module.exports = {
  module: {
    rules: [
      {
        test: /\.js$/,
        exclude: /node_modules/,
        use: {
          loader: "babel-loader"
        }
      }
    ]
  }
};

There is no need to specify the entry point unless you want to customize it.

Next up open ./src/index.js and write some ES6:

const arr = [1, 2, 3];
const iAmJavascriptES6 = () => console.log(...arr);
window.iAmJavascriptES6 = iAmJavascriptES6;

Finally create the bundle with:

npm run build

Now take a look at ./dist/main.js to see the transpiled code.

webpack 4: using babel-loader without a configuration file

There is another method for using webpack loaders.

The --module-bindflag let’s you specify loaders from the command line. Thank you Cezar for pointing this out.

The flag is not webpack 4 specific. It was there since version 3.

To use babel-loader without a configuration file configure your npm scripts in package.json like so:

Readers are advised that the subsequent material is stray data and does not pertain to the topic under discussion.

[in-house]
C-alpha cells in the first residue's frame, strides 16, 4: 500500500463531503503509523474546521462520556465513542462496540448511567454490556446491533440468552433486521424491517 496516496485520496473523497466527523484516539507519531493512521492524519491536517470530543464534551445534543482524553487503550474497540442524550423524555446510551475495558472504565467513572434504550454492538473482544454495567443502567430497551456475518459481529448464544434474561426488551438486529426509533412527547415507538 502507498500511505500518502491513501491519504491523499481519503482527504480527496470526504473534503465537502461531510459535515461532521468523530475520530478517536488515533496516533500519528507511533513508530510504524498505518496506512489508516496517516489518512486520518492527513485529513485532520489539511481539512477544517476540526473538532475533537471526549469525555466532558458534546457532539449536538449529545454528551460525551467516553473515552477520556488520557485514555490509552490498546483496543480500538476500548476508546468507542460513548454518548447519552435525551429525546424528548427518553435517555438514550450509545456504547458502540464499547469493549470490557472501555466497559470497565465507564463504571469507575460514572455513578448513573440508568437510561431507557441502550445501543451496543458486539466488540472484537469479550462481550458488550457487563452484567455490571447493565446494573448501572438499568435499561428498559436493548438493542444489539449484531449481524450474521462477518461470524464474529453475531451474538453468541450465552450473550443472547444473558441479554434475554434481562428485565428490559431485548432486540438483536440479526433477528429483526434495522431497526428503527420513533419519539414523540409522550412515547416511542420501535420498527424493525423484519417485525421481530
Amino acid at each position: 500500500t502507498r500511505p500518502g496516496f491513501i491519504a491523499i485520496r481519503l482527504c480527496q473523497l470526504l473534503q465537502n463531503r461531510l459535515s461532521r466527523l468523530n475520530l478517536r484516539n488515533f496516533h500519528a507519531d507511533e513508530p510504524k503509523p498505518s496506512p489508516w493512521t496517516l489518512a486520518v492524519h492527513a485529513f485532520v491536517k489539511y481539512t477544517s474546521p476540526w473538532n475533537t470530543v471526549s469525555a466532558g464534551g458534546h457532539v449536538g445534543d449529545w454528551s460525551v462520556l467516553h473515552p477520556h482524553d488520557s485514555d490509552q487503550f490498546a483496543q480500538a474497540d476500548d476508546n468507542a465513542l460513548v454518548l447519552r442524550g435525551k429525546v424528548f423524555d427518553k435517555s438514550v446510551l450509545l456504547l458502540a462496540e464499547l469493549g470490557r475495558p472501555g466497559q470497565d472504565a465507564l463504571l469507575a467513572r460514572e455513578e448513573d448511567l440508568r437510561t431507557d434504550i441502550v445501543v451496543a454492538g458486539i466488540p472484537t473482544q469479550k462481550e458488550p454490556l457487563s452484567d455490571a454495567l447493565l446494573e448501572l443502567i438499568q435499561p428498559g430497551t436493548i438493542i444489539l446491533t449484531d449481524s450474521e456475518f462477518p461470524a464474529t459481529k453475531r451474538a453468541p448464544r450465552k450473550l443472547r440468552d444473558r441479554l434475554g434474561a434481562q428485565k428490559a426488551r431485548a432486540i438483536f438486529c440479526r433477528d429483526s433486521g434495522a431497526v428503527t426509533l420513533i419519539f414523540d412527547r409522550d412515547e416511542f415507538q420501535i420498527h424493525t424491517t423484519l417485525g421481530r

"scripts": {
    "dev": "webpack --mode development --module-bind js=babel-loader",
    "build": "webpack --mode production --module-bind js=babel-loader"
  }

And you’re ready to run the build.

I’m not a fan of this method (I don’t like fat npm scripts) but it is interesting nonetheless.

Stay tuned! More coming soon…

This is a living, breathing **introduction to webpack 4**. Stay tuned for more!

webpack 4: resources

A Github repo for the tutorial => webpack-4-quickstart

I know there’s already an awesome webpack list but here’s mine: a list of awesome resources about webpack 4 => awesome-webpack-4

Valentino Gagliardi

Valentino Gagliardi

Web Developer & IT Consultant, with over 10 year of experience, I'm here to help you developing your next idea.
Valentino Gagliardi

4 Replies to “Webpack 4 Tutorial: from 0 Conf to Production Mode”

  1. Could you please explain how to configure loaders in Webpack 4? (react)
    This is webpack.config.js from webpack 3 (but is no longer allowed):
    module: {
    loaders: [
    {
    test: /\.jsx?/,
    include: APP_DIR,
    loader: “babel-loader”
    }
    ]
    }

  2. @rune add this to the script: `–module-bind js=babel-loader` as in:
    `”dev”: “webpack –mode development –module-bind js=babel-loader”`